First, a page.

Synopses & Reviews
This volume of specially commissioned work by experts in the field of film studies provides a comprehensive overview of the field. Its international and interdisciplinary approach will have a broad appeal to those interested in this multifaceted subject.
This major film theory collection:
- Represents material under a variety of headings, including class, race, gender, queer theory, nation, stars, ethnography, authorship, and spectatorship
- Offers an international approach to the subject, including coverage of topics such as genre, image, sound, editing, postmodernism, culture industries, early cinema, classical Hollywood, and TV relations and technology
- Includes concise chapter-by-chapter accounts of the background and current approaches to each topic, followed by a prognostication on the future
- Considers cinema studies in relation to other forms of knowledge, such as critical studies, anthropology, and literature.
A Companion to Film Theory provides the ideal reference source for students of film theory in departments of cultural studies, media studies, literature, and sociology.
"A vital contribution to contemporary studies in film and culture." Journal of Film and Video
"[Offers] new and diverse directions which film theory can and must address … pivotal." Scope: The Online Journal of Film Studies
This volume of specially commissioned work by experts in film studies explores the field from an international perspective. Each chapter gives a concise account of the background and current approaches to a major topic in film studies, followed by a look toward the future of each area discussed. Representation is considered under a variety of headings: class, race, gender, queer theory, nation, stars, ethnography, authorship, and spectatorship. Approaches to textual analysis are covered in pieces on psychoanalysis, semiotics, cognitivism, narratology, genre, image, sound, editing, and alternative aesthetics. A further section on contexts considers postmodernism, political economy, culture industries, culture exchange, post-colonialism, cultural studies, historical research, early cinema, classical Hollywood, national cinema historiography, TV relations, and technology. Throughout, this "Companion examines the relationship of cinema studies to other forms of knowledge such as critical studies, anthropology, and literature.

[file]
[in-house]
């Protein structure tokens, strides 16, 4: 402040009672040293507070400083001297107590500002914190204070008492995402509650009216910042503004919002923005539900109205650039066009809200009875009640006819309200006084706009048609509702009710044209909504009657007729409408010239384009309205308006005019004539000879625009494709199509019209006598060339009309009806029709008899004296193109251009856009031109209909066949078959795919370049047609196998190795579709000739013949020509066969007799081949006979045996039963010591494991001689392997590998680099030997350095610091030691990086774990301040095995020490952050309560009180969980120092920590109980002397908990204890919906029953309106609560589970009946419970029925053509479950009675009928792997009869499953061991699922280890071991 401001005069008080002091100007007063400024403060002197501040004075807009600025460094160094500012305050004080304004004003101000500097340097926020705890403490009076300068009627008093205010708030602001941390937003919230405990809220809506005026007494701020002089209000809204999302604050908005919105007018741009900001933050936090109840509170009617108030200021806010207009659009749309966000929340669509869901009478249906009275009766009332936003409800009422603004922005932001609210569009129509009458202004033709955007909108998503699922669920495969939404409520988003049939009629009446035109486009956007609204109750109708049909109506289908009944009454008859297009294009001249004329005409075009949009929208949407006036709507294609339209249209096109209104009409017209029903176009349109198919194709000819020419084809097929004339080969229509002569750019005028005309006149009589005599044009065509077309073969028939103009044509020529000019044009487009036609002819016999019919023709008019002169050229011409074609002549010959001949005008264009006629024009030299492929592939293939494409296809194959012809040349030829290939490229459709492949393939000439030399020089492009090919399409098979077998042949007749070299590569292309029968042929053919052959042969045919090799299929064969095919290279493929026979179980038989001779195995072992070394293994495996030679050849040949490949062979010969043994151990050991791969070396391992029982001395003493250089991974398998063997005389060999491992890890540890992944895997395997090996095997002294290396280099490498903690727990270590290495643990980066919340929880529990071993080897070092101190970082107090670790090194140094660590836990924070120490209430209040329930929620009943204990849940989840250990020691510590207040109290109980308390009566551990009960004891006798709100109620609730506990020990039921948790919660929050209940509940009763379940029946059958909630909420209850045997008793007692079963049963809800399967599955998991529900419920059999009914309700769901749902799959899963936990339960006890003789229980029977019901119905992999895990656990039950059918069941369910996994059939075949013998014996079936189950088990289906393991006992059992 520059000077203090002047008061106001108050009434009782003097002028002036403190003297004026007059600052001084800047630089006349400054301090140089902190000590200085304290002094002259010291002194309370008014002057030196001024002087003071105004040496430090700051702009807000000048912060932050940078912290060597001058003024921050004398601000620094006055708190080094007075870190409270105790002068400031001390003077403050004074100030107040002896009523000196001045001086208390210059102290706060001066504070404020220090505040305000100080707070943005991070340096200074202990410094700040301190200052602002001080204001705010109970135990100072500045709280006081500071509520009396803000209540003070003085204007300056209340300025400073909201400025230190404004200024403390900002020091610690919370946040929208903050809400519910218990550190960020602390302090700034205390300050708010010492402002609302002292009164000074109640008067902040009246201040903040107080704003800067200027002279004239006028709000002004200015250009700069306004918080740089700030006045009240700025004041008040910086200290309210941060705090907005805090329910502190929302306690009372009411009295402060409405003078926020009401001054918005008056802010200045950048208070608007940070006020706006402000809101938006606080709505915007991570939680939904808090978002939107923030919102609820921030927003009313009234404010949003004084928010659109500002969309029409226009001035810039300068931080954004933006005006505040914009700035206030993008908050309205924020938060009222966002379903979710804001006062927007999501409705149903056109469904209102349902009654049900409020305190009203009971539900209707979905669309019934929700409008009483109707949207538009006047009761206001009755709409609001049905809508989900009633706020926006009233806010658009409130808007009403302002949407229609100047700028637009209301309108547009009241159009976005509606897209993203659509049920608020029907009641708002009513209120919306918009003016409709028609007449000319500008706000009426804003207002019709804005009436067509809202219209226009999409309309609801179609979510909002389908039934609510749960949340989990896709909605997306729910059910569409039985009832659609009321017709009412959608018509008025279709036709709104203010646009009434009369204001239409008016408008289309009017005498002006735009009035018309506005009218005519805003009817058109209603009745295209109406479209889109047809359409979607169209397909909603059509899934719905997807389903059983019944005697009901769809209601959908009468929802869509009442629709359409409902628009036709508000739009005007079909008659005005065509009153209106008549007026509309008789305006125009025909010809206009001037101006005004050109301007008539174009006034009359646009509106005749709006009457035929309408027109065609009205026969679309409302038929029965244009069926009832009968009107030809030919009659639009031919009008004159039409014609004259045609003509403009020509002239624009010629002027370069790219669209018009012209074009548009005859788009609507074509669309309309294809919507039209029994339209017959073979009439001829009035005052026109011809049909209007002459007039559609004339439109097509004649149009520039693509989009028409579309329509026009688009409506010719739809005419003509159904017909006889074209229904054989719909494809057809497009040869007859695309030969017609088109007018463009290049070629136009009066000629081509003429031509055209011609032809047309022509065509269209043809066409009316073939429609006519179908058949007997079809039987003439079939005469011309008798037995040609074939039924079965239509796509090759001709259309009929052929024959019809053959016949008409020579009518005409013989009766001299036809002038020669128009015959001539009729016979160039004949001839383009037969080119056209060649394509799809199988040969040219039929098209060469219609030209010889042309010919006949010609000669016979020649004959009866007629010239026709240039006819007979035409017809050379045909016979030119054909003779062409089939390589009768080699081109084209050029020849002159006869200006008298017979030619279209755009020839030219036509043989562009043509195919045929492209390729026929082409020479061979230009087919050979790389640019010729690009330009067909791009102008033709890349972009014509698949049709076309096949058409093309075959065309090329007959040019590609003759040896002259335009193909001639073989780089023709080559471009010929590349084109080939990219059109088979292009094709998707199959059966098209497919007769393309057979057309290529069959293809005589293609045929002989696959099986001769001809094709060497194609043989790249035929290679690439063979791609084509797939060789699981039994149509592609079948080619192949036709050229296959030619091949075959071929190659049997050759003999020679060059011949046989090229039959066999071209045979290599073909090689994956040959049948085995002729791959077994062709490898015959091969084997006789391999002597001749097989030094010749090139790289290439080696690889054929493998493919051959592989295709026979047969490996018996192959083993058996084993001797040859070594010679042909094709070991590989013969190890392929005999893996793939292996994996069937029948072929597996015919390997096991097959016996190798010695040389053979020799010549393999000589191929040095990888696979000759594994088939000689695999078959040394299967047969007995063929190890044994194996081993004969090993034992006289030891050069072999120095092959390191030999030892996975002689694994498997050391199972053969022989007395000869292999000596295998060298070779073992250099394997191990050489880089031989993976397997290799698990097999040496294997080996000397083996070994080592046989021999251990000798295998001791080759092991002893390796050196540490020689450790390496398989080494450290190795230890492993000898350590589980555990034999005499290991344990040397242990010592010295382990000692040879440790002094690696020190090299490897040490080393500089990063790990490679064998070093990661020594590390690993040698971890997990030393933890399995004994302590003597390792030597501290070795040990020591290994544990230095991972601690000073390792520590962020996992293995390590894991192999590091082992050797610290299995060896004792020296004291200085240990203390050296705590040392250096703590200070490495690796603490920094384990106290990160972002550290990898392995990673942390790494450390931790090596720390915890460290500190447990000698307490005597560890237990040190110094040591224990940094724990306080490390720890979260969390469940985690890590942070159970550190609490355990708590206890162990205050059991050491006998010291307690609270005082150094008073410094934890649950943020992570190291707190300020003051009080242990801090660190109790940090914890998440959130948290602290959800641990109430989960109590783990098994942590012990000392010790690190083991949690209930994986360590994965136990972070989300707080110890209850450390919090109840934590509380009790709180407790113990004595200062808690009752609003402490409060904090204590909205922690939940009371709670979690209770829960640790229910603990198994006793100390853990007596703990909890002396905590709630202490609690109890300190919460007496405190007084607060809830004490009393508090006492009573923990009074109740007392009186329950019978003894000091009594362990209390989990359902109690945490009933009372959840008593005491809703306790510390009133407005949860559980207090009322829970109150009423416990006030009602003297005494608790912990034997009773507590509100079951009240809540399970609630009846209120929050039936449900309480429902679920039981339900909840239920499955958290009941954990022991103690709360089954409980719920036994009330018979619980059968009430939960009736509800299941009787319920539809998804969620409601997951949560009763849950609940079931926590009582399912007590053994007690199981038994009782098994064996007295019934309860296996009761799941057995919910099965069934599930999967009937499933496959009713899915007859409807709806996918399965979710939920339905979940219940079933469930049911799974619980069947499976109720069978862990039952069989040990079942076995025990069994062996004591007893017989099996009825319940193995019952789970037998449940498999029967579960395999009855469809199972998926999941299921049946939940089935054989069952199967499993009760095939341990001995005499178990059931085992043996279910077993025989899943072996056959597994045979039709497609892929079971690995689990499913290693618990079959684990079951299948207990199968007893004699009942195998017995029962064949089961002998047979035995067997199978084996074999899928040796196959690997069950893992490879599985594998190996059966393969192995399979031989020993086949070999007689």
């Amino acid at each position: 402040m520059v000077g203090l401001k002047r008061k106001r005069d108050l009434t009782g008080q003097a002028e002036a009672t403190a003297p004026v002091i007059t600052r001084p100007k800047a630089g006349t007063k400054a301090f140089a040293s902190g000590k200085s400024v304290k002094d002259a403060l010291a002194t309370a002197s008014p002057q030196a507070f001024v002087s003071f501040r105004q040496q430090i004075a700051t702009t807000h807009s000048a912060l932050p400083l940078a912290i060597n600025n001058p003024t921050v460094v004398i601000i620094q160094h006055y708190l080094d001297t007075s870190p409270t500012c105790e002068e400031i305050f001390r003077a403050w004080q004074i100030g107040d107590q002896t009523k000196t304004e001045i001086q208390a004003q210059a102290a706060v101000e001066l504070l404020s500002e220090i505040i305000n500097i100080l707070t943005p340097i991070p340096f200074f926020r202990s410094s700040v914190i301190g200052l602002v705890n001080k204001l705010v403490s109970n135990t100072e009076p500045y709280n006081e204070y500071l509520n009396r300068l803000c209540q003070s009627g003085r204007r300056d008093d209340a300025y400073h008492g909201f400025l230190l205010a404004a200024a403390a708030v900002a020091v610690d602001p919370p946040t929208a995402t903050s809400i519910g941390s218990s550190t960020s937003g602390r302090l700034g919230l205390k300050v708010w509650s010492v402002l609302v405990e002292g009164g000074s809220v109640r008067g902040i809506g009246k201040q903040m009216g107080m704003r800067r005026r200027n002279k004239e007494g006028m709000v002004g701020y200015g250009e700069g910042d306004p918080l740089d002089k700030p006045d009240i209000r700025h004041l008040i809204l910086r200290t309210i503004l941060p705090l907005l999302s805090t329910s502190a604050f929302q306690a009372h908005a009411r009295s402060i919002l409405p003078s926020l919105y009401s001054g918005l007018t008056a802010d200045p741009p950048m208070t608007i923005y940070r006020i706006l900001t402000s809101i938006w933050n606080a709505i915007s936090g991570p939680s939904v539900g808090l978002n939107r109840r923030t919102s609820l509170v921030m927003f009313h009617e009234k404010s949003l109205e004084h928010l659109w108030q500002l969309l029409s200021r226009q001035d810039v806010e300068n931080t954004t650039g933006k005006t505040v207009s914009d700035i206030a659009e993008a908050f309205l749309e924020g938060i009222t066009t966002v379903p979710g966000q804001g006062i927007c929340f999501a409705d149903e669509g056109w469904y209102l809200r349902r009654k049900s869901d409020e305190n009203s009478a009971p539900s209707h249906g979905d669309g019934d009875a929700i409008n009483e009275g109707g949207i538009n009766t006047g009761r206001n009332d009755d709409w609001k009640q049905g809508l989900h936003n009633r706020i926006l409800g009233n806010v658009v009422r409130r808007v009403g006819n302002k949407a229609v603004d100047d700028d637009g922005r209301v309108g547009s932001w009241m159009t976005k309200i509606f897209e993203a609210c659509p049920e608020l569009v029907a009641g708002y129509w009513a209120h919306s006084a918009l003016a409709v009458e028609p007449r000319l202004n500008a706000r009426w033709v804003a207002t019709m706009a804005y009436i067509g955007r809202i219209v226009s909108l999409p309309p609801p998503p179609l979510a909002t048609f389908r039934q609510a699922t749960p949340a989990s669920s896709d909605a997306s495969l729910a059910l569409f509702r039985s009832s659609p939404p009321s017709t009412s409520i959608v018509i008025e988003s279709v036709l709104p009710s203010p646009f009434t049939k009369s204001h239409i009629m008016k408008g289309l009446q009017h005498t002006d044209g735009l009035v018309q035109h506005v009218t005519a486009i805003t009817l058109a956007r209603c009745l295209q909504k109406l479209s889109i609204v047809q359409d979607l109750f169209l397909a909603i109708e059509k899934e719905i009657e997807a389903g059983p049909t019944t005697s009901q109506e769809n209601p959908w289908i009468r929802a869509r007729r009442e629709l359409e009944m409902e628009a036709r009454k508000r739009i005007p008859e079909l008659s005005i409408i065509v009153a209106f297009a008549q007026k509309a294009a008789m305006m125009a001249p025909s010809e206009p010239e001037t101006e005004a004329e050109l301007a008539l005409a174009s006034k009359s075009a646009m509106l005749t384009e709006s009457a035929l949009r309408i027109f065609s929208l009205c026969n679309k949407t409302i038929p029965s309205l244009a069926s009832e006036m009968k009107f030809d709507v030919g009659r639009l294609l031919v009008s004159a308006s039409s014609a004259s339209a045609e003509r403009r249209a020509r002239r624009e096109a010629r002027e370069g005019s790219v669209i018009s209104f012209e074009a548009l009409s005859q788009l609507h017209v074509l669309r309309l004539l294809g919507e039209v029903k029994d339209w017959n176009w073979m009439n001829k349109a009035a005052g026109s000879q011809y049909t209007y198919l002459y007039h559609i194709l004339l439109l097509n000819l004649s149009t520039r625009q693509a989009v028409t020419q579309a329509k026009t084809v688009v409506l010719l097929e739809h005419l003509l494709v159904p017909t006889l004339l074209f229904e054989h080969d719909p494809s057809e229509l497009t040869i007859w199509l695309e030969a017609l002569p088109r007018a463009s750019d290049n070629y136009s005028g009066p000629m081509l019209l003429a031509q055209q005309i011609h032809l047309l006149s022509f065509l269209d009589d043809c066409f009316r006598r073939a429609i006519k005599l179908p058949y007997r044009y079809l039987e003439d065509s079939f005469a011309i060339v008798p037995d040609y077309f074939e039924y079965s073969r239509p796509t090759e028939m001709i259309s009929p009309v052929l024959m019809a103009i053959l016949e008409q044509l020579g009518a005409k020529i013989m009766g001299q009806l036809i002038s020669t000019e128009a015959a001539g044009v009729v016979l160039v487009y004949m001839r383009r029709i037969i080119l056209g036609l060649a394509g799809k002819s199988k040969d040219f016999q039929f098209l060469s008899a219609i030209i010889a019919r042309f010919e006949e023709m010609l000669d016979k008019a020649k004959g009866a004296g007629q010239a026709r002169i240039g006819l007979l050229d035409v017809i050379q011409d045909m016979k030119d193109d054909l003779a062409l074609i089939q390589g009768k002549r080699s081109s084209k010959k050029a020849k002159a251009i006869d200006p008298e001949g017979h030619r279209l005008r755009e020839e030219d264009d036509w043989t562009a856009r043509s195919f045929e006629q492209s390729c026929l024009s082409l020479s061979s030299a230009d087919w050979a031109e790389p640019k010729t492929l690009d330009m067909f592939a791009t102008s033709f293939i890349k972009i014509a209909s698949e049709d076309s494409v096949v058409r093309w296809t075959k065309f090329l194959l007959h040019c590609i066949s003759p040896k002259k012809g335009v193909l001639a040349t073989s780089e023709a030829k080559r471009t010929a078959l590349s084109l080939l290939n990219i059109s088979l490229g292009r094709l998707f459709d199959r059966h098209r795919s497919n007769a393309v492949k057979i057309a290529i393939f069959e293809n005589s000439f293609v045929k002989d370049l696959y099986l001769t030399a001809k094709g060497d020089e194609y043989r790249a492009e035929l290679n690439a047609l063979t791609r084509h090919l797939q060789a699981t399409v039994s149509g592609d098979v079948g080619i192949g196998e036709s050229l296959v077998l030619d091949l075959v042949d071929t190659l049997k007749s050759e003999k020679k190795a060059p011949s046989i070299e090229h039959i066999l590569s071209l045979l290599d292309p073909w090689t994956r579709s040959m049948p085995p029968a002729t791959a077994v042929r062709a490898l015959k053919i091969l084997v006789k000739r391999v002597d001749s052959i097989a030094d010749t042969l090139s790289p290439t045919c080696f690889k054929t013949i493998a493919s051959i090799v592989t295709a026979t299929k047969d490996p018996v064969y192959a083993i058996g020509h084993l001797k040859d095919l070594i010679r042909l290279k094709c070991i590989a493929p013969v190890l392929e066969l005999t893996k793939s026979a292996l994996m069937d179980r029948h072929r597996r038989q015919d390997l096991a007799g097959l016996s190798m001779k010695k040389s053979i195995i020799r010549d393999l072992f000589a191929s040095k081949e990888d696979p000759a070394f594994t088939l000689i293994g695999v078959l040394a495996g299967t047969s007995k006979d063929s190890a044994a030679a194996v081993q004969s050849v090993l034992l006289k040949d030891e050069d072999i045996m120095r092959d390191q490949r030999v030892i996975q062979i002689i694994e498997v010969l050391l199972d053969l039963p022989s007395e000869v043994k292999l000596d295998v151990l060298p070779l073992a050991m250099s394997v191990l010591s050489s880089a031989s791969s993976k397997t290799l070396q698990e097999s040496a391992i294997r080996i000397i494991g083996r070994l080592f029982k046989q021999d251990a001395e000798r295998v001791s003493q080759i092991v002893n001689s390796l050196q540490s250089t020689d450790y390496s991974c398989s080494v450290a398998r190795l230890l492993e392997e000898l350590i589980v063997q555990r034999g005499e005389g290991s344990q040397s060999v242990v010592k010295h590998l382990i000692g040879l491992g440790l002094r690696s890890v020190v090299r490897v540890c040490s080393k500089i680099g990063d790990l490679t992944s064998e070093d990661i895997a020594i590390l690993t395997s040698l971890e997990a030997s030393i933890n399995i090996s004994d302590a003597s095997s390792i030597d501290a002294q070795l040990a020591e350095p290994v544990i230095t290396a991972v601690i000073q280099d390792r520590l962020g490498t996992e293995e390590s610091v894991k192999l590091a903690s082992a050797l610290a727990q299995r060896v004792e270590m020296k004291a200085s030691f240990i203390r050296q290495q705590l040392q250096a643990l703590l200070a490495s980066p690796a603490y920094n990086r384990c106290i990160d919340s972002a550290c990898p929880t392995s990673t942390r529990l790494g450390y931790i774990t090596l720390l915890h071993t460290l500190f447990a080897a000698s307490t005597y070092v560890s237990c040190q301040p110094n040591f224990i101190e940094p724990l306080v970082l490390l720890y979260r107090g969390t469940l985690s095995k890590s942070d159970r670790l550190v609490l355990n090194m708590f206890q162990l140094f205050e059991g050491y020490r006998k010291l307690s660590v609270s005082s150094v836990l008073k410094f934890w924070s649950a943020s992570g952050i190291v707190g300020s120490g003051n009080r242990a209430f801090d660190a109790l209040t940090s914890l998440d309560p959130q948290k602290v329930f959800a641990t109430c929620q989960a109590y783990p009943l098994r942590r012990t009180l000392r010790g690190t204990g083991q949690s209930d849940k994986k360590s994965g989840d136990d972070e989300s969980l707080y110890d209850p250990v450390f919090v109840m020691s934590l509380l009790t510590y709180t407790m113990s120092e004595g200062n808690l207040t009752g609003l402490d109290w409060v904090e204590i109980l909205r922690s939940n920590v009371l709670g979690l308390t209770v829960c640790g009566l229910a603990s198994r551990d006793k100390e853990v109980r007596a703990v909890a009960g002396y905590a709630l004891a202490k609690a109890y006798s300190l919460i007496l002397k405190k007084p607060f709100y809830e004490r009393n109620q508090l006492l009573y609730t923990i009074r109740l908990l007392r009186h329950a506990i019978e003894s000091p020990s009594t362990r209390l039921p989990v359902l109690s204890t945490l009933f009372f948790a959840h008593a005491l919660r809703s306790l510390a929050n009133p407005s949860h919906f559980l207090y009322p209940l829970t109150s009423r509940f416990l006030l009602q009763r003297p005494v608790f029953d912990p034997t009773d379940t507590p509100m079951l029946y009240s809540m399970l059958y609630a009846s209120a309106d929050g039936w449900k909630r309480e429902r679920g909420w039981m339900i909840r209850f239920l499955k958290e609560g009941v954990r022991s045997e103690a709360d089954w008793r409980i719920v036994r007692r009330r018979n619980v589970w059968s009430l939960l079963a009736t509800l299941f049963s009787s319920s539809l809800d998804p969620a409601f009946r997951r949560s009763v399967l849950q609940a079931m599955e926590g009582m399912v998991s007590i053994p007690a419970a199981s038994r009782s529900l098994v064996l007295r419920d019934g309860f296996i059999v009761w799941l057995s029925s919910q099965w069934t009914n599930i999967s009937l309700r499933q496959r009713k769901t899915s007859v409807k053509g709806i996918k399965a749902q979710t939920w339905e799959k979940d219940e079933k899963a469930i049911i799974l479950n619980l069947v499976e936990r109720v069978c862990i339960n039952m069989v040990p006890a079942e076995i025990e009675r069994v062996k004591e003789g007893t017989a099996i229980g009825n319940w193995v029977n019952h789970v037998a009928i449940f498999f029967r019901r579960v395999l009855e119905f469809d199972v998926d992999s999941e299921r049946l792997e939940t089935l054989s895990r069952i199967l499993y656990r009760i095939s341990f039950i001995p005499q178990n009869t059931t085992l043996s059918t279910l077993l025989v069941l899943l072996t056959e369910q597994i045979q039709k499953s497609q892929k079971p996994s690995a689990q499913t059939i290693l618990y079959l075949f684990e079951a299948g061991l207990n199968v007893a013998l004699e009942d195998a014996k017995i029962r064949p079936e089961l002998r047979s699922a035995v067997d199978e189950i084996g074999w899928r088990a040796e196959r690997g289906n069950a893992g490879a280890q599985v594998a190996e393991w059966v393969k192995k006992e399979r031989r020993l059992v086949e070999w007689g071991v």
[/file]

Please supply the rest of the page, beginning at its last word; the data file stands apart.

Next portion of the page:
About the Author
is Professor in the Cinema Studies Department at New York University. He is the author or editor of a wide range of work in cultural studies, including A Companion to Cultural Studies
(Ed. Blackwell Publishing, 2001), Technologies of Truth
(1998) and (with Alec McHoul) Popular Culture and Everyday Life
(1998). He is also co-editor of the journal Social Text
and (with Robert Stam) co-editor of Film and Theory: An Anthology
(Blackwell Publishing, 2000).
Robert Stam is Professor in the Cinema Studies Department at New York University. His many books include Film Theory: An Introduction (Blackwell Publishing, 1999); Tropical Multiculturalism: A Comparative History of Race in Brazilian Cinema and Culture (1997); Unthinking Eurocentrism: Multiculturalism and the Media, with Ella Shohat (1994), which won the Katherine Singer Kovocs “Best Film Book Award”; and Subversive Pleasures: Bakhtin, Cultural Criticism, and Film (1992). He is also co-editor (with Toby Miller) of Film and Theory: An Anthology (Blackwell Publishing, 2000).
Table of Contents
1. Introduction: Toby Miller.
2. Authorship: James Naremore.
3. Genre: Sarah Berry.
4. Enunciation and Narration: André Gaudreault and François Jost.
5. Film Editing: Lucy Fischer.
6. Film Semiotics: Warren Buckland.
7. Cognitivism: Greg Currie.
8. Psychoanalysis: Richard Allen.
9. Spectatorship and Subjectivity: E. Deidre Pribram.
10. Laura Mulvey Meets Cathrine Tramell Meets the She-Man: Counter-History, Reclamation, and Incongruity in Lesbian, Gay, and Queer Film and Media Criticism: Julia Erhart.
11. Is There Class in this Text?: The Repression of Class in Film and Cultural Studies : David James.
12. Culture Industries: Douglas Kellner.
13. The Political Economy of Film: Janet Wasko.
14. The Work of Theory in the Age of Digital Transformation: Henry Jenkins.
15. Cultural Exchange: Tom O'Regan.
16. Anthropology for the World: Mass Media: Faye Ginsburg.
17. Psycho's Bad Timing: The Sensual Obsessions of Film Theory: Toby Miller.
18. Historical Allegory: Ismail Xavier.
19. Every Picture Tells a Story: José Guadalupe Posada's Photocinematic Graphic Art: Charles Ramirez Berg.
20. On "Historical Poetics," Narrative, and Interpretation: Ira Bhaskar.